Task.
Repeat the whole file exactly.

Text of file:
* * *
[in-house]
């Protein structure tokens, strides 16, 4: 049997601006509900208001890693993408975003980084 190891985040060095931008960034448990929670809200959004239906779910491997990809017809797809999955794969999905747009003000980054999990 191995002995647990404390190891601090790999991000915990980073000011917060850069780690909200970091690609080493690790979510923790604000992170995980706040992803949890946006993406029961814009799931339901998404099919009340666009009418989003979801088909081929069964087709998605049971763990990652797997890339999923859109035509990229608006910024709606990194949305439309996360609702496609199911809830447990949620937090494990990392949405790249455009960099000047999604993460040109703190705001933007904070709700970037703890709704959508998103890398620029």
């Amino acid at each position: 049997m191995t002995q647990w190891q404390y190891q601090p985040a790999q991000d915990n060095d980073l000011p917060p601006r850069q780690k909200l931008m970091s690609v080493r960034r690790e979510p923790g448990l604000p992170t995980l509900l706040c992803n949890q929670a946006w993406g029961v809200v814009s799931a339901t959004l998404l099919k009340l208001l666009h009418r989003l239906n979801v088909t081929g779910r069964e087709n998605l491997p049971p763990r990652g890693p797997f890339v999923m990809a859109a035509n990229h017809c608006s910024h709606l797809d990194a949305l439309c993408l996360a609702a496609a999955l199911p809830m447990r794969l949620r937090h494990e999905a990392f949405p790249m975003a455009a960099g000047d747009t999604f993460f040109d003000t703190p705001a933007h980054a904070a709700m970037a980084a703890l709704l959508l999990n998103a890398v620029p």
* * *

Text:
[in-house]
């Protein structure tokens, strides 16, 4: 049997601006509900208001890693993408975003980084 190891985040060095931008960034448990929670809200959004239906779910491997990809017809797809999955794969999905747009003000980054999990 191995002995647990404390190891601090790999991000915990980073000011917060850069780690909200970091690609080493690790979510923790604000992170995980706040992803949890946006993406029961814009799931339901998404099919009340666009009418989003979801088909081929069964087709998605049971763990990652797997890339999923859109035509990229608006910024709606990194949305439309996360609702496609199911809830447990949620937090494990990392949405790249455009960099000047999604993460040109703190705001933007904070709700970037703890709704959508998103890398620029």
């Amino acid at each position: 049997m191995t002995q647990w190891q404390y190891q601090p985040a790999q991000d915990n060095d980073l000011p917060p601006r850069q780690k909200l931008m970091s690609v080493r960034r690790e979510p923790g448990l604000p992170t995980l509900l706040c992803n949890q929670a946006w993406g029961v809200v814009s799931a339901t959004l998404l099919k009340l208001l666009h009418r989003l239906n979801v088909t081929g779910r069964e087709n998605l491997p049971p763990r990652g890693p797997f890339v999923m990809a859109a035509n990229h017809c608006s910024h709606l797809d990194a949305l439309c993408l996360a609702a496609a999955l199911p809830m447990r794969l949620r937090h494990e999905a990392f949405p790249m975003a455009a960099g000047d747009t999604f993460f040109d003000t703190p705001a933007h980054a904070a709700m970037a980084a703890l709704l959508l999990n998103a890398v620029p």